“Working behind the scenes, members of the old establishment, some of them close to Mubarak and the country’s top generals, also helped finance, advise, and organize those determined to topple the Islamist leadership, including Naguib Sawiris, a billionaire and an outspoken foe of the Brotherhood; Tahani El-Gebali, a former judge on the Supreme Constitutional Court who is close to the ruling generals; and Shawki al-Sayed, a legal adviser to Ahmed Shafik, Mubarak’s last prime minister who lost the presidential race to Morsi.”
Referring to the security apparatus, the writers continue:
“But it is the police returning to the streets that offers the most blatant sign that the institutions once loyal to Mubarak held back while Morsi was in power.Throughout his one-year tenure, Morsi struggled to appease the police, even alienating his own supporters rather than trying to overhaul the Interior Ministry. But as crime increased and traffic clogged roads — undermining not only the quality of life, but the economy — the police refused to deploy fully.”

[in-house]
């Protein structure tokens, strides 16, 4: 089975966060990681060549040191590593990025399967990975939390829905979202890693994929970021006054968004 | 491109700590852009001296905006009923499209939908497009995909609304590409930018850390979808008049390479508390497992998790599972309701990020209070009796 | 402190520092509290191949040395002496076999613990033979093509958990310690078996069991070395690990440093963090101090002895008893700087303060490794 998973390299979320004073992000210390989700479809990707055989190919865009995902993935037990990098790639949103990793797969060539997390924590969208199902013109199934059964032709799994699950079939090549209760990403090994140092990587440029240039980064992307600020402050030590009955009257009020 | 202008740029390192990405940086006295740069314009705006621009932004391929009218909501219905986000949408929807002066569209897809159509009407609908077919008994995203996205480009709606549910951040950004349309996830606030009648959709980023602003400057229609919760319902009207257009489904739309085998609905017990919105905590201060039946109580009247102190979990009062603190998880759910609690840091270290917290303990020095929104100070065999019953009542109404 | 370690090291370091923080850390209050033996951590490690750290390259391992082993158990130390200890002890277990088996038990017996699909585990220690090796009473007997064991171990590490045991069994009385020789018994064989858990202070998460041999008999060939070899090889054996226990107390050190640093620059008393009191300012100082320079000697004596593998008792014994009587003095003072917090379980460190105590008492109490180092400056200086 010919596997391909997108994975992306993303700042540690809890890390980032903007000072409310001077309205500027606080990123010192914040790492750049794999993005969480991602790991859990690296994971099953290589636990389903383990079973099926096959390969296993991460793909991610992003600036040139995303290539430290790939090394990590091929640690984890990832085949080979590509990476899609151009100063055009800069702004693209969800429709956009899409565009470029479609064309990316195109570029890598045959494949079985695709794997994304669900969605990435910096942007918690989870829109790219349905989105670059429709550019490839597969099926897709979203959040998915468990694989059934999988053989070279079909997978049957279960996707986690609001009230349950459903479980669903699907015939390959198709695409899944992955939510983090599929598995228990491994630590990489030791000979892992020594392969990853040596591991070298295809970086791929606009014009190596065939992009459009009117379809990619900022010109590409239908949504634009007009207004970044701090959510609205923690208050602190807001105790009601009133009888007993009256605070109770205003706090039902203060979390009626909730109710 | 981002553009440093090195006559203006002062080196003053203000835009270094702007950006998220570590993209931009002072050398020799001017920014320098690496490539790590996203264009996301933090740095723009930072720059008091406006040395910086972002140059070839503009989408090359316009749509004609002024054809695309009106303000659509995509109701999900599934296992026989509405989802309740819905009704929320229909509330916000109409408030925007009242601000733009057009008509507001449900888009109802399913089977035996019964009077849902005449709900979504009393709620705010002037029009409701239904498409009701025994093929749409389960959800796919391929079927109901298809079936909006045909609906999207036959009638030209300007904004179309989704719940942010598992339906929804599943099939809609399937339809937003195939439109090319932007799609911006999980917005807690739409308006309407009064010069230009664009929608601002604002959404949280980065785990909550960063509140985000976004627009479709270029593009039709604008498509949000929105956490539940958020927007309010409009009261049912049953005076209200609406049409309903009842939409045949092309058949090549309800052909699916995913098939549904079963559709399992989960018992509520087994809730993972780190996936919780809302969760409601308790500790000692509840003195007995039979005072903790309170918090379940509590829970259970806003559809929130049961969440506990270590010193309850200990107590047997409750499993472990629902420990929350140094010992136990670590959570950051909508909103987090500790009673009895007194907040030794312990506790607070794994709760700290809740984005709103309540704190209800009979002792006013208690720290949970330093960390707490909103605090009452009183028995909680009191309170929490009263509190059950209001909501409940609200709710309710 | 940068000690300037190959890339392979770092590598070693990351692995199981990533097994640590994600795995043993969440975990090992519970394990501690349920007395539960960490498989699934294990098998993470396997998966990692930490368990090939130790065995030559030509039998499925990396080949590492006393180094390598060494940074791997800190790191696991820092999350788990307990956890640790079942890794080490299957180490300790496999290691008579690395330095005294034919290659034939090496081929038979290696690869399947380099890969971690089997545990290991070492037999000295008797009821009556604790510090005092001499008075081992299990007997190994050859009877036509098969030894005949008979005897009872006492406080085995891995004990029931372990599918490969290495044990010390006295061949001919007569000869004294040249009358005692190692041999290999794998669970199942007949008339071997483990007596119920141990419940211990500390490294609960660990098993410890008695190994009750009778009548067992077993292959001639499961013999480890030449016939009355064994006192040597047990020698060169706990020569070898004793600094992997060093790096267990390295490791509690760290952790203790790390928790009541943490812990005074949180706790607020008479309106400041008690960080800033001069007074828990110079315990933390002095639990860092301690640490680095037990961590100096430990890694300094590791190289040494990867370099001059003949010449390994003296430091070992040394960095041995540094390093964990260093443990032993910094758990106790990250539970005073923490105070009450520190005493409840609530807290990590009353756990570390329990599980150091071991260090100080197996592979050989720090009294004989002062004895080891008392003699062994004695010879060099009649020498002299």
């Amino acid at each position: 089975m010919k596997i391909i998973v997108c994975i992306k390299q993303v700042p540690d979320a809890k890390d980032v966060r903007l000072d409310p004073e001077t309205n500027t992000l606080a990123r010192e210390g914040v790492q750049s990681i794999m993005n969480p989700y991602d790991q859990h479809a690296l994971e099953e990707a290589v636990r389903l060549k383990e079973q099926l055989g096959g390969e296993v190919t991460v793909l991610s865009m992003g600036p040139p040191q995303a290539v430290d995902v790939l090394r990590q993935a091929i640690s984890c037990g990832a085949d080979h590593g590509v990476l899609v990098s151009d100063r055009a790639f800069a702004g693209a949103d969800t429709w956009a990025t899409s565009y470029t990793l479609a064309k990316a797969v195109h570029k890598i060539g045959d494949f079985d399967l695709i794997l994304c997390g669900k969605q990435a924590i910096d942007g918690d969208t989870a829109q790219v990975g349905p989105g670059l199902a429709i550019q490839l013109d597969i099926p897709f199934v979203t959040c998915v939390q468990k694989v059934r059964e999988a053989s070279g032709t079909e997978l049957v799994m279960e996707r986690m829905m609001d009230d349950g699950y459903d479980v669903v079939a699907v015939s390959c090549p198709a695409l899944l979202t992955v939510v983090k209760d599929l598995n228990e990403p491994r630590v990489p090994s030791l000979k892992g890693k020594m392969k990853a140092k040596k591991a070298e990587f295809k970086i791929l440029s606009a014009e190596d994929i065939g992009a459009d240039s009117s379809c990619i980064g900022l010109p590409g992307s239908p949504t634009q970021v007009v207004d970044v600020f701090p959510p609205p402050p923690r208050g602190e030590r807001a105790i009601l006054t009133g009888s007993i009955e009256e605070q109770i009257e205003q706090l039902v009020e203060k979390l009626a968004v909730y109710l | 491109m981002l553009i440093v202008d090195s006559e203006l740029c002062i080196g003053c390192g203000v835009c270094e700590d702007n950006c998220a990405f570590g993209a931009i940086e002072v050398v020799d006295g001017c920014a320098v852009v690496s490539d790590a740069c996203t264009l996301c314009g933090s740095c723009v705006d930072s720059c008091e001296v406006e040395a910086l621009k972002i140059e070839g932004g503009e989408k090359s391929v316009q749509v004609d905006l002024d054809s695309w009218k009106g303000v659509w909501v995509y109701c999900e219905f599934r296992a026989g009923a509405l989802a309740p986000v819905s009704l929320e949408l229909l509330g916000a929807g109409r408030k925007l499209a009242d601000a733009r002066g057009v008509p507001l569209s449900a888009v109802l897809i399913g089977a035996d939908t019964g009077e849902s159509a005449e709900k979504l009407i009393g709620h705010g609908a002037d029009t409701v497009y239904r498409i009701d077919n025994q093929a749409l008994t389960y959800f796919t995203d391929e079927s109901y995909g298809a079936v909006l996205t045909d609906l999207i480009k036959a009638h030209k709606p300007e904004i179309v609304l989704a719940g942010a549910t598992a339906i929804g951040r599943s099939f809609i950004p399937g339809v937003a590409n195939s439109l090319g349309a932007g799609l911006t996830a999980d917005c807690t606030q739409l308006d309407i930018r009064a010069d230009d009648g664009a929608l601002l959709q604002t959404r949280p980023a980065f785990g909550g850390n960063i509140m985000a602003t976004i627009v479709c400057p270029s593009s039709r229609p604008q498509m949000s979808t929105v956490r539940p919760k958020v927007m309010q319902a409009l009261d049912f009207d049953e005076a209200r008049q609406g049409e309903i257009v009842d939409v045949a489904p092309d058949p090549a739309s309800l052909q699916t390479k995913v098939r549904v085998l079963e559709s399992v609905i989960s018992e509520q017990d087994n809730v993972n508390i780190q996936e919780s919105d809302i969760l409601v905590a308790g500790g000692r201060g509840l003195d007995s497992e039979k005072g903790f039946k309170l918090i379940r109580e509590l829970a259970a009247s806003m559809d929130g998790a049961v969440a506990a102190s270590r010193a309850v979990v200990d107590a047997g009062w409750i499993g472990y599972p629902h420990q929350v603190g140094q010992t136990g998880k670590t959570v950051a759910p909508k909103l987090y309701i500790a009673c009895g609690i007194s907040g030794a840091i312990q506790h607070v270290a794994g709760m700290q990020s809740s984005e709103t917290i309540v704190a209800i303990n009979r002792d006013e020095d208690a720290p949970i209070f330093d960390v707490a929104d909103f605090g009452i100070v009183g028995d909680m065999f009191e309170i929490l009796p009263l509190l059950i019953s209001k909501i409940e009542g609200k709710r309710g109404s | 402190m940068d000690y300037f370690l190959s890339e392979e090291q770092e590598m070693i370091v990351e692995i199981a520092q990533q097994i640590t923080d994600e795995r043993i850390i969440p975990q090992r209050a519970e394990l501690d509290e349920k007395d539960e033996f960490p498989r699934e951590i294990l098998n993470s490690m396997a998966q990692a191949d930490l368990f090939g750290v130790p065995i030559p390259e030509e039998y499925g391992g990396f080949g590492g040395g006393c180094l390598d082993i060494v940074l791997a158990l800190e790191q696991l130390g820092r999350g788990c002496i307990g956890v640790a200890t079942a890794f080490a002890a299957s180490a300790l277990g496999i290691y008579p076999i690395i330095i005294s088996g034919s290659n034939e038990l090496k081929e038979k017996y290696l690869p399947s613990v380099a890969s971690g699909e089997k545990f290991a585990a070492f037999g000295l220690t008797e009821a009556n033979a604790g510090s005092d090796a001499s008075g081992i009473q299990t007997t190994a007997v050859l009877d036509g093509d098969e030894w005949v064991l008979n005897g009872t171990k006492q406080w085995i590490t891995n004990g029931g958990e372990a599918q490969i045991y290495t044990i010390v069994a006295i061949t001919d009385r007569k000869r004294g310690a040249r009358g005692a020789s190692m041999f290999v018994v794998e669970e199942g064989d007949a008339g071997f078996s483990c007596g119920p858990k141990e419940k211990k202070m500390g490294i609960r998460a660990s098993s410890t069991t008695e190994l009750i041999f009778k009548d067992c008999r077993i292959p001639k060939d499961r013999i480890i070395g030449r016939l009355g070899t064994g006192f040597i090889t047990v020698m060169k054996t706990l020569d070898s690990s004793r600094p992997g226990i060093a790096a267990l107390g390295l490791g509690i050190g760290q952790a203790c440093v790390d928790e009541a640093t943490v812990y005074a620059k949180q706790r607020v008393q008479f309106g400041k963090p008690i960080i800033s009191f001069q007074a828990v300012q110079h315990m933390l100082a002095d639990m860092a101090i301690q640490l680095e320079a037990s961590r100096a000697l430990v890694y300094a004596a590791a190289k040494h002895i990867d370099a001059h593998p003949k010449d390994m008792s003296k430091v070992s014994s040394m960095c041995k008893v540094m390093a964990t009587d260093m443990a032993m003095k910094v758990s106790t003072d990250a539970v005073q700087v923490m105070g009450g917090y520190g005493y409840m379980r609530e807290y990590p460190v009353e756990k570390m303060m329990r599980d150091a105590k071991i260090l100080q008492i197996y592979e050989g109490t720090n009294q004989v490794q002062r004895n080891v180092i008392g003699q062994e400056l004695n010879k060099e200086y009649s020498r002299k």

The “haves,” rather disproportionately rich Egyptians who accumulated the larger part of their wealth during the Mubarak-era, are further explained in the article:
“Sawiris, one of Egypt’s richest men and a titan of the old establishment, said that he had supported an upstart group called “tamarrod,” Arabic for “rebellion,” that led a petition drive seeking Morsi’s ouster. He donated use of the nationwide offices and infrastructure of the political party he built, the Free Egyptians. He provided publicity through his popular television network and his major interest in Egypt’s largest private newspaper. He even commissioned the production of a popular music video that played heavily on his network.”
As to the politicized judiciary, mostly made up of judges during the Mubarak era, Hubbard and Kirkpatrick note:
“Gebali, the former judge, said in a telephone interview that she and other legal experts helped tamarrod create their strategy to appeal directly to the military to oust Morsi and pass the interim presidency to Hazem el-Beblawi, a former chief of the constitutional court.”